Did you grow up in the 1960s, 70s or 80s? If so, you will surely remember the many board games you played with friends or family for fun. Those were the days! Today’s generation would likely find a board game to be rather old-fashioned or outdated. Especially games like Scrabble, Monopoly or Clue, which have been on the market for what seems like an eternity. Monopoly was already being sold in toy stores way back in 1935, and Scrabble and Clue were launched in 1949.
Nowadays, those who might feel like a stroll down memory lane and want to play a board game with their family on a Saturday evening may be met with incredulity from some of these family members. Nevertheless, this form of entertainment was commonplace not too long ago, before the existence of the Internet and the smartphone.
Mahjong is one of the oldest games there is. But what many people don’t know is that it is actually a parlour game. Based on historical records, the game is more than 2,500 years old. Some even claim that the Chinese philosopher Confucius invented the game. And according to research and some studies, the game was inspired by dominoes or antique card games played in Imperial China. Some references maintain that the Chinese were playing Mahjong as early as the 10th century, and even today it is one of China’s most beloved games. However, it is still very popular in Western countries as well. The only difference is that in these countries people like playing Mahjong online as a solitary (single-player) version, whereas in Shanghai the preference is for the physical form, playing it with friends as a board game.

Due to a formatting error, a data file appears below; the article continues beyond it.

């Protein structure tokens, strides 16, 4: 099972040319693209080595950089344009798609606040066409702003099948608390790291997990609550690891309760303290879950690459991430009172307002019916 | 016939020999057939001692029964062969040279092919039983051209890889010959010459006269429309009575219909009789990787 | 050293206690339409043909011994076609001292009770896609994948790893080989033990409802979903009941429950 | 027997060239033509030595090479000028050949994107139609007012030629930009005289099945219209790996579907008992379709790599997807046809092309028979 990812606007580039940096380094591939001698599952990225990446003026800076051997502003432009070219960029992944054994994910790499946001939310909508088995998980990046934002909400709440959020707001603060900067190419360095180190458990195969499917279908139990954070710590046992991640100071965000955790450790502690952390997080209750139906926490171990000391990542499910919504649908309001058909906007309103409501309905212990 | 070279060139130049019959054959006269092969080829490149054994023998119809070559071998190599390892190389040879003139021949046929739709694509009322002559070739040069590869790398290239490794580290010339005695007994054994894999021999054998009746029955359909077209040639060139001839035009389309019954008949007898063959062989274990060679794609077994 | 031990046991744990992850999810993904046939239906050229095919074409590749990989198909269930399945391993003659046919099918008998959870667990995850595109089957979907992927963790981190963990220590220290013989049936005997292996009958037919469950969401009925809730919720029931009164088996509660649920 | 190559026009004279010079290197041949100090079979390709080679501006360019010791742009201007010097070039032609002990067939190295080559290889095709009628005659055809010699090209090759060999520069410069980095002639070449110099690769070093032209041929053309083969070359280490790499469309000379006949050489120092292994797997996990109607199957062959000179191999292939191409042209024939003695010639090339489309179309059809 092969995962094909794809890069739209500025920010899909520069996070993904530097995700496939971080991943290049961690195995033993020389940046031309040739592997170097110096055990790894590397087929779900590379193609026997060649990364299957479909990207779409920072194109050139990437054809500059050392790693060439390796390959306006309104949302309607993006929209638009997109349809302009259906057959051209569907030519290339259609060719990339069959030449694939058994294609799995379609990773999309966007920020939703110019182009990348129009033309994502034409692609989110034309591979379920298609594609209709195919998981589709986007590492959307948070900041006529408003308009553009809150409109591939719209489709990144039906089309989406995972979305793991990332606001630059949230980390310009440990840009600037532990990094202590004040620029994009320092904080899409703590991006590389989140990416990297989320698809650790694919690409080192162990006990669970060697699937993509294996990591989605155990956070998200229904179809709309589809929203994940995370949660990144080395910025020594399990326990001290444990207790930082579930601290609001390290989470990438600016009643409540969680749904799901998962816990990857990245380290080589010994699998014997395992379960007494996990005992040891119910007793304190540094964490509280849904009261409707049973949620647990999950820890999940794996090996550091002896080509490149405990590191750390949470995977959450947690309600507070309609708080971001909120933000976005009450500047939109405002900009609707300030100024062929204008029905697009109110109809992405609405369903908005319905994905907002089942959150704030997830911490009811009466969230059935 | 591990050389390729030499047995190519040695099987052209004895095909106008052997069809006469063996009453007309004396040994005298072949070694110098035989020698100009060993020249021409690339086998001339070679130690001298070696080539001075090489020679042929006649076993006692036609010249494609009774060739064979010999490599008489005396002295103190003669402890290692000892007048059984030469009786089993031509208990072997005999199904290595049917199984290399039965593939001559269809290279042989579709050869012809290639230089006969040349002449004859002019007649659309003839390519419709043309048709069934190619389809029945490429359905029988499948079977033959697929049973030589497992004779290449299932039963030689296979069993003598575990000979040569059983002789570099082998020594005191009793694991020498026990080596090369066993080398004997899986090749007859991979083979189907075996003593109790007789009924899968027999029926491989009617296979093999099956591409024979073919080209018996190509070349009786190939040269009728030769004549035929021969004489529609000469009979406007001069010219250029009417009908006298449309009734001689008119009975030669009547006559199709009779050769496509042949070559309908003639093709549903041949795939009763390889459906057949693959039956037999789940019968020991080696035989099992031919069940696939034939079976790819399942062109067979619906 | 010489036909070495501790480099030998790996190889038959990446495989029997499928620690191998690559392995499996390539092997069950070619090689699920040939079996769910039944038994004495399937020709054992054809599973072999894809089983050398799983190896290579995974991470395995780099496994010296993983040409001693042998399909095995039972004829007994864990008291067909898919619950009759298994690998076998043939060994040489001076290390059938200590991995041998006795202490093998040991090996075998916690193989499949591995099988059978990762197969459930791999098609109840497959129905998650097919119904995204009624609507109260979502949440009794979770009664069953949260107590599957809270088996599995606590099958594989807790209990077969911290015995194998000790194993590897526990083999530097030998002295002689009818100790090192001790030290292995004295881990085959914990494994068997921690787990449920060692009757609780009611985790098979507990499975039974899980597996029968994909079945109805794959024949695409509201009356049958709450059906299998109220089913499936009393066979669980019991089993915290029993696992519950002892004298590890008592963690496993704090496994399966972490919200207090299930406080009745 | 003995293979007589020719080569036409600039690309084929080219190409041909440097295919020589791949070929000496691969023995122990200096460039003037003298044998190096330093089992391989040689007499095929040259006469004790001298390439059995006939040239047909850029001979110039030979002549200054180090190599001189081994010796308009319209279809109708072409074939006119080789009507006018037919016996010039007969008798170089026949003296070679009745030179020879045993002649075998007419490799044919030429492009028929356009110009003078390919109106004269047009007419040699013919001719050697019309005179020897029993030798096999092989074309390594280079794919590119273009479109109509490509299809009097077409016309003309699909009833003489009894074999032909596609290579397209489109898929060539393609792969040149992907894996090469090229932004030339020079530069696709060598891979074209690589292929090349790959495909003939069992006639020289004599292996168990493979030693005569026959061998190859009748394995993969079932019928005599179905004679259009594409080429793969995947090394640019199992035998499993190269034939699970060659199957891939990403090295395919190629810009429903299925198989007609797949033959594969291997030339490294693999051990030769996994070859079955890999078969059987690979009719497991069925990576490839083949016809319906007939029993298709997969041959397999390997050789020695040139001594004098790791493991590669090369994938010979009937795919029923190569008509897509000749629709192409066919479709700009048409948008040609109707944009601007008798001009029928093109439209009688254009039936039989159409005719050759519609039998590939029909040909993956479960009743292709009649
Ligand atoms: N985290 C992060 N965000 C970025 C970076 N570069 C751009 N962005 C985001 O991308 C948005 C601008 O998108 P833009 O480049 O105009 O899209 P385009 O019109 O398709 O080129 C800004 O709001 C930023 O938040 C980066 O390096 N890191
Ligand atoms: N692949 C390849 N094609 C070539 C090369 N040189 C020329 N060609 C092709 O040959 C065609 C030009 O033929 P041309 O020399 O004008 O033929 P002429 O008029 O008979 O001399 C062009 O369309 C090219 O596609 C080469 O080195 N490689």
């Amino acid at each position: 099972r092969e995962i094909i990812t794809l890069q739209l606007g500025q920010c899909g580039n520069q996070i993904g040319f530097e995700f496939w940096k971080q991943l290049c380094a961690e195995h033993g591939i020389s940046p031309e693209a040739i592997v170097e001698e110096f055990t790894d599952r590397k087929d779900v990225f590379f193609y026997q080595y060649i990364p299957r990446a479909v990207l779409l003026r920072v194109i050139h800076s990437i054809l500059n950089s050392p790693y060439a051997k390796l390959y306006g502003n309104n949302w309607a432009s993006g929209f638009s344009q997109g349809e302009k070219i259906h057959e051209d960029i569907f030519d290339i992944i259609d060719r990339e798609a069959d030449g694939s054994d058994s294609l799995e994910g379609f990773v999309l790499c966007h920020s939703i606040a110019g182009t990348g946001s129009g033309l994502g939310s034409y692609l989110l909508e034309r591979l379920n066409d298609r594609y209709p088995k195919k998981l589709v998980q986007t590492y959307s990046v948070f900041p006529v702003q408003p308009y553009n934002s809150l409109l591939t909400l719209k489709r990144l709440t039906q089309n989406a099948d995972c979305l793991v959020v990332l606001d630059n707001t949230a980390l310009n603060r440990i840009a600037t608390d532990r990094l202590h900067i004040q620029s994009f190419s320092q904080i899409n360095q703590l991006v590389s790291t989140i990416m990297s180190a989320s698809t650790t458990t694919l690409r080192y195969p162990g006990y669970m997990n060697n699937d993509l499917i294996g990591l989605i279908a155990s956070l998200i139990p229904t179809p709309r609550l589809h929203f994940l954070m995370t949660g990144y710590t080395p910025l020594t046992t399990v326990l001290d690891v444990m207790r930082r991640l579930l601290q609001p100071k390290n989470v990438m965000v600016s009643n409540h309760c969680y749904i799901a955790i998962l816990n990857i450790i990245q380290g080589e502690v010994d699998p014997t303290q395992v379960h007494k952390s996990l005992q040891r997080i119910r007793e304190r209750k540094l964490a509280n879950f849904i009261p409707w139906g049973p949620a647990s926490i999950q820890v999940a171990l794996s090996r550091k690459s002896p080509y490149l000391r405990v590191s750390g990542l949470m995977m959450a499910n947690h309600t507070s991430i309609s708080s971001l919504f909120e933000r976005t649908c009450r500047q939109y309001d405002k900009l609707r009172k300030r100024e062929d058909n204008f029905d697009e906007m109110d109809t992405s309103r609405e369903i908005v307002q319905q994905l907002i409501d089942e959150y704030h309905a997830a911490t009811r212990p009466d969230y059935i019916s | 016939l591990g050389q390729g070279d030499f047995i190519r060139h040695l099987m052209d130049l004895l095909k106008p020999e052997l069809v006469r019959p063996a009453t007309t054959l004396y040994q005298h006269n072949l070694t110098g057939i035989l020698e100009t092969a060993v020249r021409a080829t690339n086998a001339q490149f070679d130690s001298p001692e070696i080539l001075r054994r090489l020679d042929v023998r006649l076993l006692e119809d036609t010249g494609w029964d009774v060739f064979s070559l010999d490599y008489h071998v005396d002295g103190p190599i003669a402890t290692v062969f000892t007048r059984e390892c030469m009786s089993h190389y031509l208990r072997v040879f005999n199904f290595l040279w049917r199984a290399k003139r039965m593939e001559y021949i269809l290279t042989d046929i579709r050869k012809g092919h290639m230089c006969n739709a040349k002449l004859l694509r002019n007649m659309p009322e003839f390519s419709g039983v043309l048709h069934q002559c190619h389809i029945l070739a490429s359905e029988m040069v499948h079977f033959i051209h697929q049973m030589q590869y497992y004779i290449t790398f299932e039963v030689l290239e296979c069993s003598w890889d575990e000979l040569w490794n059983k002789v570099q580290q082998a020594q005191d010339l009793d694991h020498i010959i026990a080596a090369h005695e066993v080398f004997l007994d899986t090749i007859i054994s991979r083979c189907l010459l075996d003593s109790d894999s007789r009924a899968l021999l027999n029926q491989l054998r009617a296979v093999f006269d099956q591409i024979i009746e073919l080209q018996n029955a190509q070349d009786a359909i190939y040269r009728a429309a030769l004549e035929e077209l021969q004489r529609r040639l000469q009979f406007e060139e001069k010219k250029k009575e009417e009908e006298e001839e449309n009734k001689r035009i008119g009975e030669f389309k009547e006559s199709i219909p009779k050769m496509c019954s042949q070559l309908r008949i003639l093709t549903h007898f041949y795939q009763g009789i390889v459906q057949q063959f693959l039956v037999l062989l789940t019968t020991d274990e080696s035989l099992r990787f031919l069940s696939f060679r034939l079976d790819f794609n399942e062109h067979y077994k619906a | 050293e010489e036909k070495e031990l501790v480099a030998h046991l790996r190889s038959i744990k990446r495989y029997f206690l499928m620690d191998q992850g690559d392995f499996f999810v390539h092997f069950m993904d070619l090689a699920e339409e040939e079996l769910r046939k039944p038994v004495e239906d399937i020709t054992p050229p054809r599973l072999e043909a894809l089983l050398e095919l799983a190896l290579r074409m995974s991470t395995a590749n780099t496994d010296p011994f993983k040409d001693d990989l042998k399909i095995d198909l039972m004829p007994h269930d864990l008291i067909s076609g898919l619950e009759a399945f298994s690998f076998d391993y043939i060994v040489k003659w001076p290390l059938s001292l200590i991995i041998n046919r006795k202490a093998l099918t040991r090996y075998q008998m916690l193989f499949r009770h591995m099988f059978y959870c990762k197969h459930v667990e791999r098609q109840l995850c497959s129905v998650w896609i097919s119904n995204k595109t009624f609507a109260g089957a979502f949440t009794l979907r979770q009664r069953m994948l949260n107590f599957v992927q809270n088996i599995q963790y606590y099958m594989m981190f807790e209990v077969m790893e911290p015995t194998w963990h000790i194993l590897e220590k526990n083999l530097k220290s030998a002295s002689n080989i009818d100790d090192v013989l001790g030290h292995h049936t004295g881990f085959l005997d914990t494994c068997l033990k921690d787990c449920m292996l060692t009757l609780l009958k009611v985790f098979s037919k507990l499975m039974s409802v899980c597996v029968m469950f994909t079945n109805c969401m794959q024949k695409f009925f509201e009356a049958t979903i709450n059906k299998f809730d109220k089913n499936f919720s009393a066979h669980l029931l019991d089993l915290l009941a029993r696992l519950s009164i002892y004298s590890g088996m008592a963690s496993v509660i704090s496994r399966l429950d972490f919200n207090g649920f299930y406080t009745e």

The English online version of Mahjong is comprised of a tactical board with 144 tiles that form a tortoise shape. The task is to find two identical tiles. Once you’ve found two identical tiles, these are highlighted and automatically removed from the game. You then continue looking for the next pair of identical tiles, and so on. You keep going until you’ve found all of the pairs and the entire board is empty.
The above-mentioned Chinese game version is a completely different version with lots of rules, similar to Rummikub. It has four players, with each player receiving a number of tiles. The objective is to pass the most worthless tiles on to the next player. The player with the most points at the end of the game wins.
Do you want to play the solitaire version of Mahjong? If so, please check out the free Mahjong website where you can find various Mahjong games. We have both contemporary and classic versions in different formats and configurations, so there’s something for everyone.
We hope you have lots of fun playing!